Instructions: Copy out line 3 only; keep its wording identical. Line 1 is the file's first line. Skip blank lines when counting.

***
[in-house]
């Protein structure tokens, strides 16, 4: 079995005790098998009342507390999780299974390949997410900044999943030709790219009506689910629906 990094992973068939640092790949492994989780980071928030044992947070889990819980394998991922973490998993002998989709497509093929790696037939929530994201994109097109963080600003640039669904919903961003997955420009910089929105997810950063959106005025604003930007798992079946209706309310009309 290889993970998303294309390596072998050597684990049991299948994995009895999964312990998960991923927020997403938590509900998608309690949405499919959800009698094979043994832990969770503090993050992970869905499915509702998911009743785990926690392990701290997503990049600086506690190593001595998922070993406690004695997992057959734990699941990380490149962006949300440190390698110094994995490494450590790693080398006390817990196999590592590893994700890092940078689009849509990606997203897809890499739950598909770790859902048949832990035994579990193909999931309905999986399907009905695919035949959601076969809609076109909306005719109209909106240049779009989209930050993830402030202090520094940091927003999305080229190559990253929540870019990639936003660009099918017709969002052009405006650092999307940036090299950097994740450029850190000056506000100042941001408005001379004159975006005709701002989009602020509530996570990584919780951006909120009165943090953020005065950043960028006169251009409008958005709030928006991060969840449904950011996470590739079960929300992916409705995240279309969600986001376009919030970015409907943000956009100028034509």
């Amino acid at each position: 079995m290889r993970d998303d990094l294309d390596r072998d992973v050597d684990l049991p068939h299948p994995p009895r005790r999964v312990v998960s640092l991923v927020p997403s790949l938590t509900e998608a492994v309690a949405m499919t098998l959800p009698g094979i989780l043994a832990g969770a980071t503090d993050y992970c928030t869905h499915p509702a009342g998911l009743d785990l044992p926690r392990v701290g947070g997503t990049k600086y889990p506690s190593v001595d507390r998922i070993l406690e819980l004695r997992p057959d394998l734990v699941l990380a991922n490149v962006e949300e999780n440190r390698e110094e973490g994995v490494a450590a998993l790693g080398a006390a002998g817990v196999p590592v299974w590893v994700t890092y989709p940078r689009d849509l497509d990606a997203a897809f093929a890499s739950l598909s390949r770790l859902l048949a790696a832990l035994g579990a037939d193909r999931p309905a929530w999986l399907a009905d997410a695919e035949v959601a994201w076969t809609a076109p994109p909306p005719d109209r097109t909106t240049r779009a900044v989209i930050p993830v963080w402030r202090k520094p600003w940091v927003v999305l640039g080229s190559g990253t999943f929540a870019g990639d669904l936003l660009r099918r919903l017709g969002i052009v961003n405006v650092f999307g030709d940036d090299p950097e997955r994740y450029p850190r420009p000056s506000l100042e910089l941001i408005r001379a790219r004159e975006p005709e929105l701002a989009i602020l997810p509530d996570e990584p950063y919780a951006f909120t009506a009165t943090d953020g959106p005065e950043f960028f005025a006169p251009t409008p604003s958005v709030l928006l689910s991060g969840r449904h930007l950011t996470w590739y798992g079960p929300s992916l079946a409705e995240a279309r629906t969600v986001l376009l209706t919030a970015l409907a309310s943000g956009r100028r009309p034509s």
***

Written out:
């Amino acid at each position: 079995m290889r993970d998303d990094l294309d390596r072998d992973v050597d684990l049991p068939h299948p994995p009895r005790r999964v312990v998960s640092l991923v927020p997403s790949l938590t509900e998608a492994v309690a949405m499919t098998l959800p009698g094979i989780l043994a832990g969770a980071t503090d993050y992970c928030t869905h499915p509702a009342g998911l009743d785990l044992p926690r392990v701290g947070g997503t990049k600086y889990p506690s190593v001595d507390r998922i070993l406690e819980l004695r997992p057959d394998l734990v699941l990380a991922n490149v962006e949300e999780n440190r390698e110094e973490g994995v490494a450590a998993l790693g080398a006390a002998g817990v196999p590592v299974w590893v994700t890092y989709p940078r689009d849509l497509d990606a997203a897809f093929a890499s739950l598909s390949r770790l859902l048949a790696a832990l035994g579990a037939d193909r999931p309905a929530w999986l399907a009905d997410a695919e035949v959601a994201w076969t809609a076109p994109p909306p005719d109209r097109t909106t240049r779009a900044v989209i930050p993830v963080w402030r202090k520094p600003w940091v927003v999305l640039g080229s190559g990253t999943f929540a870019g990639d669904l936003l660009r099918r919903l017709g969002i052009v961003n405006v650092f999307g030709d940036d090299p950097e997955r994740y450029p850190r420009p000056s506000l100042e910089l941001i408005r001379a790219r004159e975006p005709e929105l701002a989009i602020l997810p509530d996570e990584p950063y919780a951006f909120t009506a009165t943090d953020g959106p005065e950043f960028f005025a006169p251009t409008p604003s958005v709030l928006l689910s991060g969840r449904h930007l950011t996470w590739y798992g079960p929300s992916l079946a409705e995240a279309r629906t969600v986001l376009l209706t919030a970015l409907a309310s943000g956009r100028r009309p034509s």